Work injury accommodation best done with your input

Some federal jobs are more dangerous than others. All of them carry risks. When workplace injuries do occur, the first priority is getting necessary care and obtaining the benefits that are due under applicable workers’ compensation law. Clearing that hurdle isn’t something an injured worker should have to attempt alone. Support of an experienced attorney can help.

Presuming the benefits challenge is met, the next step, hopefully, is getting the employee back to work — even if it’s in some restricted capacity. Obviously, this requires management to make some determinations about what accommodations are feasible. But as one recent legal case shows, it’s not a decision the boss can make unilaterally. The injured worker deserves to have a say on what happens, as well.

New VA accountability law raises concerns over employee rights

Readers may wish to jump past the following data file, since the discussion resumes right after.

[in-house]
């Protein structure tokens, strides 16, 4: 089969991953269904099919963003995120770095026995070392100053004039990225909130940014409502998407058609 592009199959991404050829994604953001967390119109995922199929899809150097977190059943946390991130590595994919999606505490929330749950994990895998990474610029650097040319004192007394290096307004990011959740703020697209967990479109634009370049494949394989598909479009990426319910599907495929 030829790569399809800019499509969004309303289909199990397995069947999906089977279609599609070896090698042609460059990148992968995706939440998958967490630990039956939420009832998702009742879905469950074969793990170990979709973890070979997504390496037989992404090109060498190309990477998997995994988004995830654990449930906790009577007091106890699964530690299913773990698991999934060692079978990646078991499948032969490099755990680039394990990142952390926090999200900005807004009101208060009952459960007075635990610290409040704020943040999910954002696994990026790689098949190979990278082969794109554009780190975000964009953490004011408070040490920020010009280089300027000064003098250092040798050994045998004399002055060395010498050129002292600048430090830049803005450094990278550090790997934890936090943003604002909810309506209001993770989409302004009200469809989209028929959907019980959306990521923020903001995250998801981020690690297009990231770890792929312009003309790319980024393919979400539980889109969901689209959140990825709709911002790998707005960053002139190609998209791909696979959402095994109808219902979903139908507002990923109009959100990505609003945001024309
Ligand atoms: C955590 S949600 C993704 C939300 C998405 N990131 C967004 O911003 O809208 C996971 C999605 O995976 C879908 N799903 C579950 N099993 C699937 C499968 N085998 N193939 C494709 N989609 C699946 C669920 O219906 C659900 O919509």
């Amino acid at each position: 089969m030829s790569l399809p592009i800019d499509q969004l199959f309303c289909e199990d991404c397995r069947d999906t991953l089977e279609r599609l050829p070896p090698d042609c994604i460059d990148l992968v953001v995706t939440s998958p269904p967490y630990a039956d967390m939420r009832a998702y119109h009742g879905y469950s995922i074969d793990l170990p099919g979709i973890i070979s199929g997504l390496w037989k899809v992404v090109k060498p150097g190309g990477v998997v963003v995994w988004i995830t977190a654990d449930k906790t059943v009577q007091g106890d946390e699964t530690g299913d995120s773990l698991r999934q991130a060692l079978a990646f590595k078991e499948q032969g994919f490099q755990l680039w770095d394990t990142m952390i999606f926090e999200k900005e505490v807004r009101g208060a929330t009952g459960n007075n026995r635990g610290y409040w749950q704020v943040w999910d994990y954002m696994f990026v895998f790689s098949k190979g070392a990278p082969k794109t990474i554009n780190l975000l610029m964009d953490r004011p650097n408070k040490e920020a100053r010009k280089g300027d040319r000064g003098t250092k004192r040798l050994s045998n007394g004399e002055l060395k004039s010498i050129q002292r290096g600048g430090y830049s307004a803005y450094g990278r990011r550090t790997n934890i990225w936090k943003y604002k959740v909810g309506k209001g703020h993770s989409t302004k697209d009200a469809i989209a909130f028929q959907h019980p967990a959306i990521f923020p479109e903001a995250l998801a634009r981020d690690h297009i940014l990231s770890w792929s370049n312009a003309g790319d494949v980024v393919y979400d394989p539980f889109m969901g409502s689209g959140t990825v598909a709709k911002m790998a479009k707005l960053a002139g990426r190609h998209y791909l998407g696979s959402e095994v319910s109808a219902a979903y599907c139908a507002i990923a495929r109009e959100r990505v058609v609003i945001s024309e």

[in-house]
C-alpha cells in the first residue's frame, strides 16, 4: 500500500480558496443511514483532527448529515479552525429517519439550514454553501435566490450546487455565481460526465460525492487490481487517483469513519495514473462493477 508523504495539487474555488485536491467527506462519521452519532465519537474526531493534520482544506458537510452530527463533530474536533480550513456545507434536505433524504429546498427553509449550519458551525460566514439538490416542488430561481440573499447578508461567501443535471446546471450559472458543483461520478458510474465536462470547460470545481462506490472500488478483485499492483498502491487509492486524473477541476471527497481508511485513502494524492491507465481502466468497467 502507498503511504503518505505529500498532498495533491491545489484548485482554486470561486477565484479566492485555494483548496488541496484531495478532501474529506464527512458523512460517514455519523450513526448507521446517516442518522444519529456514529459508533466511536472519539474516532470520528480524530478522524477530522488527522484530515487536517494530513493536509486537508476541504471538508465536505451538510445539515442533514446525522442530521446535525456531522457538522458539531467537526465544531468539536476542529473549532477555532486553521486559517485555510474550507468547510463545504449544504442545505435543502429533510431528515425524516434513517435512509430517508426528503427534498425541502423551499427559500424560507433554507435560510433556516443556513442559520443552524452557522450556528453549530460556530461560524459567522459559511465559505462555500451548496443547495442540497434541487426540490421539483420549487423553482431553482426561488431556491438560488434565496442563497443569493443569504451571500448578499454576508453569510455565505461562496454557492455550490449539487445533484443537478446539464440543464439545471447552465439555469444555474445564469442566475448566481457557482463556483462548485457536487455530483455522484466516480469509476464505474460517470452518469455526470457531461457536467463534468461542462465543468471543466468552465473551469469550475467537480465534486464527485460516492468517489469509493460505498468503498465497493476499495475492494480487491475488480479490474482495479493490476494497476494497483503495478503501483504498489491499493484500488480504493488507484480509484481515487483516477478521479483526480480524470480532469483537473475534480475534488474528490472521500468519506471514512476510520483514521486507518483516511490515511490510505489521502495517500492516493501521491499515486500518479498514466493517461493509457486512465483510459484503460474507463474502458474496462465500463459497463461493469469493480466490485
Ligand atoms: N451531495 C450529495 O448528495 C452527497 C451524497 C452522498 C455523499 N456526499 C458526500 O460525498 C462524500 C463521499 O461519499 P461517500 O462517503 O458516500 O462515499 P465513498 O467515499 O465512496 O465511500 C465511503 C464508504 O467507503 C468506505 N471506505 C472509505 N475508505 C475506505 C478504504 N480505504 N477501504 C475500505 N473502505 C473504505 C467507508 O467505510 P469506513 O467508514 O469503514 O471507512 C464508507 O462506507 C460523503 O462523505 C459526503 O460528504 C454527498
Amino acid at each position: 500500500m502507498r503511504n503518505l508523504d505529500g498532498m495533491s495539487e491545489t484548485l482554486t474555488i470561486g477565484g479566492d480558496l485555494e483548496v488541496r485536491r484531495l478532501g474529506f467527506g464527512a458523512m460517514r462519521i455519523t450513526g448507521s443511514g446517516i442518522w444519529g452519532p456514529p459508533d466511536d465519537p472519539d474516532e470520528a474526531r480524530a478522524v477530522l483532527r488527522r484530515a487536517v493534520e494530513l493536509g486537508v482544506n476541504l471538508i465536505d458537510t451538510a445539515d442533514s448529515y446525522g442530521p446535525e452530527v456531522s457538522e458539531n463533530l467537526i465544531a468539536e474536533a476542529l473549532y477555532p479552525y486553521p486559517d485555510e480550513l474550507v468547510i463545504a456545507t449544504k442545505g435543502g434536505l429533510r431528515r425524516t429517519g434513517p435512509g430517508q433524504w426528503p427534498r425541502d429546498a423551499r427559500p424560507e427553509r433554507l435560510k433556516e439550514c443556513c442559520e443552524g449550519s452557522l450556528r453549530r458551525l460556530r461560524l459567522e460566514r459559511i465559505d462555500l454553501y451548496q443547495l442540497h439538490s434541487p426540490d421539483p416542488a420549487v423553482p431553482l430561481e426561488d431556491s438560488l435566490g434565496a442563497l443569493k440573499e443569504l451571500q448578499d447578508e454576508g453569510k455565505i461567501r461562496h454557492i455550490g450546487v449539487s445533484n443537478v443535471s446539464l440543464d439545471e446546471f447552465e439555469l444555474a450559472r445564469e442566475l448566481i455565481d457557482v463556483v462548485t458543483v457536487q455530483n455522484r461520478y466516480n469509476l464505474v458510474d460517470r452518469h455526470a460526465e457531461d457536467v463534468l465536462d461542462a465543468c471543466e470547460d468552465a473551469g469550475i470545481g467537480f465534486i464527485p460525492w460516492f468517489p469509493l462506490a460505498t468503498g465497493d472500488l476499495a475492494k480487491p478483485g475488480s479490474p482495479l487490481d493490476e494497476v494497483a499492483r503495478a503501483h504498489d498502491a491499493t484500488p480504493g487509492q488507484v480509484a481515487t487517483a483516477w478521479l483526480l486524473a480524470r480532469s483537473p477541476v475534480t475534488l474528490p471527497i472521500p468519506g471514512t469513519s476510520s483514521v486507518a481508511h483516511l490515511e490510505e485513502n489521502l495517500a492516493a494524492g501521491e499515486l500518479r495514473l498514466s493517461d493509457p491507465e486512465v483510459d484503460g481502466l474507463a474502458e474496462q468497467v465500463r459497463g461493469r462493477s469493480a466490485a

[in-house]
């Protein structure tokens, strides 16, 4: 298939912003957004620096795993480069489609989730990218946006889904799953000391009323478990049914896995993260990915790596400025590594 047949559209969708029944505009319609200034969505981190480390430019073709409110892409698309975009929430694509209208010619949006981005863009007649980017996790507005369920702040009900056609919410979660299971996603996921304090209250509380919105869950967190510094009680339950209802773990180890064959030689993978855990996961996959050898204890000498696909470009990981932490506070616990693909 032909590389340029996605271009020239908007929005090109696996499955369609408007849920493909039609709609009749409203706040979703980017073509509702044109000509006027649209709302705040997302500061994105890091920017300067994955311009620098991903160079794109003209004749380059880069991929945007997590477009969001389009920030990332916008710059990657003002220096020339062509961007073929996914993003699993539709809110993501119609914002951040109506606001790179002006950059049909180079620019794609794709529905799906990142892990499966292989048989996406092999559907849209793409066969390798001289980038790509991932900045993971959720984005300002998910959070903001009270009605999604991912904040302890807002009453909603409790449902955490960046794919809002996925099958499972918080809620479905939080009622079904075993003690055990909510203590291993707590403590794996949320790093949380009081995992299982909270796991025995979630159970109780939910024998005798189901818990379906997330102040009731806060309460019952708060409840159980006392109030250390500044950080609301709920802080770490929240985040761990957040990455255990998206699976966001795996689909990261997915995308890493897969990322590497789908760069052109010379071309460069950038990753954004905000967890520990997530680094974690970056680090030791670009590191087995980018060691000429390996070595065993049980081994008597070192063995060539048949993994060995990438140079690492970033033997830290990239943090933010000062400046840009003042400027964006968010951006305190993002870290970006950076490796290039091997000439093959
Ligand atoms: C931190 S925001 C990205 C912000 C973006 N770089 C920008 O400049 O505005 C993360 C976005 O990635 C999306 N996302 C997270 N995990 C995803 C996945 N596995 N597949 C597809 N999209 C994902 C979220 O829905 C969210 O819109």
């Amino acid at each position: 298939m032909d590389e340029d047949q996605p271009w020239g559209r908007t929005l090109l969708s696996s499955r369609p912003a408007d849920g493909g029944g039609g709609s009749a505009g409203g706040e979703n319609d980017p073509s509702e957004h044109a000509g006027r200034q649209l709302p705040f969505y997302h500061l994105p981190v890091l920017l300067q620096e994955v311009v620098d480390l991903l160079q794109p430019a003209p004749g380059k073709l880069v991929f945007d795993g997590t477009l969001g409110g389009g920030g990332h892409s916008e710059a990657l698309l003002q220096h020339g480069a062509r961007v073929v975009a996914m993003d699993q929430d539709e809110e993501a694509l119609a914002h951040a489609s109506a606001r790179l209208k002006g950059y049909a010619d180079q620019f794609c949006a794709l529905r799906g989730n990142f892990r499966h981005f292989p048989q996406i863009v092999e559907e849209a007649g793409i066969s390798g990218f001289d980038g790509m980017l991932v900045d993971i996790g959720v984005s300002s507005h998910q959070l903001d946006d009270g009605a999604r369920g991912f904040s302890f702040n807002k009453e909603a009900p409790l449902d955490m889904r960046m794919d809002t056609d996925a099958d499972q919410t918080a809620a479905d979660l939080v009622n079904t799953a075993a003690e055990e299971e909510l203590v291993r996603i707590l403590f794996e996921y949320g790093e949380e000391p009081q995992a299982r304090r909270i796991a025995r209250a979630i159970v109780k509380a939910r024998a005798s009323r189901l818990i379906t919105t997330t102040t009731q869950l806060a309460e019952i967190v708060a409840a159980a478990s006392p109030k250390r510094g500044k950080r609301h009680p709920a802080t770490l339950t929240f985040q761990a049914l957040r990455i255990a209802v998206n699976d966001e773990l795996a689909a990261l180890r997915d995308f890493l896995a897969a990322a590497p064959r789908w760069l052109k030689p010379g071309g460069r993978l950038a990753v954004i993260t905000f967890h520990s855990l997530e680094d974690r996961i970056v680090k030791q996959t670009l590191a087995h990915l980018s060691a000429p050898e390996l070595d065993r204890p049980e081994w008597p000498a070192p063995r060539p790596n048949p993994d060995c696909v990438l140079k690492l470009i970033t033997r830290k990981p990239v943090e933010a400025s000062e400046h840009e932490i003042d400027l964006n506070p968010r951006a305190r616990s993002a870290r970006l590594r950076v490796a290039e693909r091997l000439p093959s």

If at first you don't succeed, try, try again. Several weeks ago, we posted about how laws shielding federal workers from retaliation undergo seemingly constant tweaks to close apparent loopholes. This is a positive thing insofar as it contributes to protecting rights of government employees around the country when they face adverse job action.

Not all law changes prompt cheers, however. For example, last week the president signed into law the Veterans Affairs Accountability and Whistleblower Protection Act. The measure offers additional security against retaliatory practices for whistleblowers in the VA on the one hand. On the other, it also reduces the window of opportunity for making job action appeals to the Merit System Protection Board.

What are key steps of an MSPB appeal?

The personnel rules that apply to federal government workers and workers for federal contractors amount to what many might consider a bureaucracy within a bureaucracy. As we noted in a post back in September, it can be confusing to know what constitutes an adverse job action. And even when you are sure you've suffered an unfair or illegal practice, it can be difficult to know your legal options without consulting an attorney.

As that previous post noted, workers facing demotion, suspension or being fired have rights. These include receiving notice if you are being investigated and about any possible action before it's finalized. You also have a right to make a case to challenge the action through an appeal to the Merit System Protection Board.